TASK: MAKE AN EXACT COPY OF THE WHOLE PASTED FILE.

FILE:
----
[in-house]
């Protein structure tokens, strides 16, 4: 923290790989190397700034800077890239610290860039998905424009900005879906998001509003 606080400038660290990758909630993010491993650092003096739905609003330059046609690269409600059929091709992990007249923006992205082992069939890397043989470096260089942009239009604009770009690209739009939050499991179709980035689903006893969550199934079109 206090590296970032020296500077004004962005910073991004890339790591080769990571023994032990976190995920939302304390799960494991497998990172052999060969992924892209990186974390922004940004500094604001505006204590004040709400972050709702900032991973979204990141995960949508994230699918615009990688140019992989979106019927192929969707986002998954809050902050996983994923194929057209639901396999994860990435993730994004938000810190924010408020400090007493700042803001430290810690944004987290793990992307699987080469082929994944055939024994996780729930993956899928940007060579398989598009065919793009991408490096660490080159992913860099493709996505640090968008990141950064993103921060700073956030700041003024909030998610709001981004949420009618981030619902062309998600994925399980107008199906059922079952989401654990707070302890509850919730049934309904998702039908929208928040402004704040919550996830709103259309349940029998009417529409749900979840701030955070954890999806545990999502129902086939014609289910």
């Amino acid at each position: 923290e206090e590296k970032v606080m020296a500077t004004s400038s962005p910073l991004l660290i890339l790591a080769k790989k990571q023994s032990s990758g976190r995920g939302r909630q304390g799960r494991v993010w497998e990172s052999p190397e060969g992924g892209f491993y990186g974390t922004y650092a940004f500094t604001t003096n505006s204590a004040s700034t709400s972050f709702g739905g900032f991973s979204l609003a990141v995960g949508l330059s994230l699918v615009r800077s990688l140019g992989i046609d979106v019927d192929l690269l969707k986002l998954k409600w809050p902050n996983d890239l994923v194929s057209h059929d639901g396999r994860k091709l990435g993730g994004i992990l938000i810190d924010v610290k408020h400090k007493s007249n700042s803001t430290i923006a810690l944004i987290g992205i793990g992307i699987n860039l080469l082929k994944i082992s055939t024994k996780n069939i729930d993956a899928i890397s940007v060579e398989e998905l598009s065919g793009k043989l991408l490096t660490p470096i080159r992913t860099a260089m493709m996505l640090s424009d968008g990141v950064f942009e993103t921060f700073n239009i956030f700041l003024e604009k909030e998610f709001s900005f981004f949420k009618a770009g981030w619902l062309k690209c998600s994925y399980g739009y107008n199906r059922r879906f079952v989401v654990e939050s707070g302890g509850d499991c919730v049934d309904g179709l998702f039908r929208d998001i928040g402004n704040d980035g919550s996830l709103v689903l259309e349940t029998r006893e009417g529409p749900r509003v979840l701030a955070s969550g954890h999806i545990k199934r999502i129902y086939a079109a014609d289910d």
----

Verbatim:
[in-house]
């Protein structure tokens, strides 16, 4: 923290790989190397700034800077890239610290860039998905424009900005879906998001509003 606080400038660290990758909630993010491993650092003096739905609003330059046609690269409600059929091709992990007249923006992205082992069939890397043989470096260089942009239009604009770009690209739009939050499991179709980035689903006893969550199934079109 206090590296970032020296500077004004962005910073991004890339790591080769990571023994032990976190995920939302304390799960494991497998990172052999060969992924892209990186974390922004940004500094604001505006204590004040709400972050709702900032991973979204990141995960949508994230699918615009990688140019992989979106019927192929969707986002998954809050902050996983994923194929057209639901396999994860990435993730994004938000810190924010408020400090007493700042803001430290810690944004987290793990992307699987080469082929994944055939024994996780729930993956899928940007060579398989598009065919793009991408490096660490080159992913860099493709996505640090968008990141950064993103921060700073956030700041003024909030998610709001981004949420009618981030619902062309998600994925399980107008199906059922079952989401654990707070302890509850919730049934309904998702039908929208928040402004704040919550996830709103259309349940029998009417529409749900979840701030955070954890999806545990999502129902086939014609289910």
């Amino acid at each position: 923290e206090e590296k970032v606080m020296a500077t004004s400038s962005p910073l991004l660290i890339l790591a080769k790989k990571q023994s032990s990758g976190r995920g939302r909630q304390g799960r494991v993010w497998e990172s052999p190397e060969g992924g892209f491993y990186g974390t922004y650092a940004f500094t604001t003096n505006s204590a004040s700034t709400s972050f709702g739905g900032f991973s979204l609003a990141v995960g949508l330059s994230l699918v615009r800077s990688l140019g992989i046609d979106v019927d192929l690269l969707k986002l998954k409600w809050p902050n996983d890239l994923v194929s057209h059929d639901g396999r994860k091709l990435g993730g994004i992990l938000i810190d924010v610290k408020h400090k007493s007249n700042s803001t430290i923006a810690l944004i987290g992205i793990g992307i699987n860039l080469l082929k994944i082992s055939t024994k996780n069939i729930d993956a899928i890397s940007v060579e398989e998905l598009s065919g793009k043989l991408l490096t660490p470096i080159r992913t860099a260089m493709m996505l640090s424009d968008g990141v950064f942009e993103t921060f700073n239009i956030f700041l003024e604009k909030e998610f709001s900005f981004f949420k009618a770009g981030w619902l062309k690209c998600s994925y399980g739009y107008n199906r059922r879906f079952v989401v654990e939050s707070g302890g509850d499991c919730v049934d309904g179709l998702f039908r929208d998001i928040g402004n704040d980035g919550s996830l709103v689903l259309e349940t029998r006893e009417g529409p749900r509003v979840l701030a955070s969550g954890h999806i545990k199934r999502i129902y086939a079109a014609d289910d």